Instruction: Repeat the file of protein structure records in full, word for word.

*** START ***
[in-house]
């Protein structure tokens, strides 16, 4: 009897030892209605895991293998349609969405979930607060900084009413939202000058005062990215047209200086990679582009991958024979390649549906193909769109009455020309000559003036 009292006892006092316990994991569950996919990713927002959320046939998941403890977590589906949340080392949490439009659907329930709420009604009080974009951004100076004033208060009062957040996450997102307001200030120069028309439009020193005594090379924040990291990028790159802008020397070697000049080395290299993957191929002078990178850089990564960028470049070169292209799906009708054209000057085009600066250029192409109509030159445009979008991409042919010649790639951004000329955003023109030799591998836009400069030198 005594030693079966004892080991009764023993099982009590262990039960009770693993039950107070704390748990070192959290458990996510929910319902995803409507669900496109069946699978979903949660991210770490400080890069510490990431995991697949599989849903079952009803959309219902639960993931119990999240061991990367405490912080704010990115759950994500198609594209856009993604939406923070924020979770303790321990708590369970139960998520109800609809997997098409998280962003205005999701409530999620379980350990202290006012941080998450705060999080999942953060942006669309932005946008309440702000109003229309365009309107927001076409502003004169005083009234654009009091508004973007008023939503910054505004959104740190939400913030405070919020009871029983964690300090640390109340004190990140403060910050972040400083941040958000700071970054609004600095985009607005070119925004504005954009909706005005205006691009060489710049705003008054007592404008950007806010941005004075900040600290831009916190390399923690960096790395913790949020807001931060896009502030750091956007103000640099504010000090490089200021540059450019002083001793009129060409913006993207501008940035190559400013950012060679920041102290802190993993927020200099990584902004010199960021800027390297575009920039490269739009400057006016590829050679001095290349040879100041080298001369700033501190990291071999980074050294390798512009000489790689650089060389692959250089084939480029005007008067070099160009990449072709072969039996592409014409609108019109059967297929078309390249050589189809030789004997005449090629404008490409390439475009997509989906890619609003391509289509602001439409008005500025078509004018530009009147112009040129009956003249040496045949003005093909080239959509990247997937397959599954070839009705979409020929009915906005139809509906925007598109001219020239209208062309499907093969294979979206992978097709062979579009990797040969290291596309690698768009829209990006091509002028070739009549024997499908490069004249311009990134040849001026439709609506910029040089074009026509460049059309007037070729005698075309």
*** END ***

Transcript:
[in-house]
């Protein structure tokens, strides 16, 4: 009897030892209605895991293998349609969405979930607060900084009413939202000058005062990215047209200086990679582009991958024979390649549906193909769109009455020309000559003036 009292006892006092316990994991569950996919990713927002959320046939998941403890977590589906949340080392949490439009659907329930709420009604009080974009951004100076004033208060009062957040996450997102307001200030120069028309439009020193005594090379924040990291990028790159802008020397070697000049080395290299993957191929002078990178850089990564960028470049070169292209799906009708054209000057085009600066250029192409109509030159445009979008991409042919010649790639951004000329955003023109030799591998836009400069030198 005594030693079966004892080991009764023993099982009590262990039960009770693993039950107070704390748990070192959290458990996510929910319902995803409507669900496109069946699978979903949660991210770490400080890069510490990431995991697949599989849903079952009803959309219902639960993931119990999240061991990367405490912080704010990115759950994500198609594209856009993604939406923070924020979770303790321990708590369970139960998520109800609809997997098409998280962003205005999701409530999620379980350990202290006012941080998450705060999080999942953060942006669309932005946008309440702000109003229309365009309107927001076409502003004169005083009234654009009091508004973007008023939503910054505004959104740190939400913030405070919020009871029983964690300090640390109340004190990140403060910050972040400083941040958000700071970054609004600095985009607005070119925004504005954009909706005005205006691009060489710049705003008054007592404008950007806010941005004075900040600290831009916190390399923690960096790395913790949020807001931060896009502030750091956007103000640099504010000090490089200021540059450019002083001793009129060409913006993207501008940035190559400013950012060679920041102290802190993993927020200099990584902004010199960021800027390297575009920039490269739009400057006016590829050679001095290349040879100041080298001369700033501190990291071999980074050294390798512009000489790689650089060389692959250089084939480029005007008067070099160009990449072709072969039996592409014409609108019109059967297929078309390249050589189809030789004997005449090629404008490409390439475009997509989906890619609003391509289509602001439409008005500025078509004018530009009147112009040129009956003249040496045949003005093909080239959509990247997937397959599954070839009705979409020929009915906005139809509906925007598109001219020239209208062309499907093969294979979206992978097709062979579009990797040969290291596309690698768009829209990006091509002028070739009549024997499908490069004249311009990134040849001026439709609506910029040089074009026509460049059309007037070729005698075309």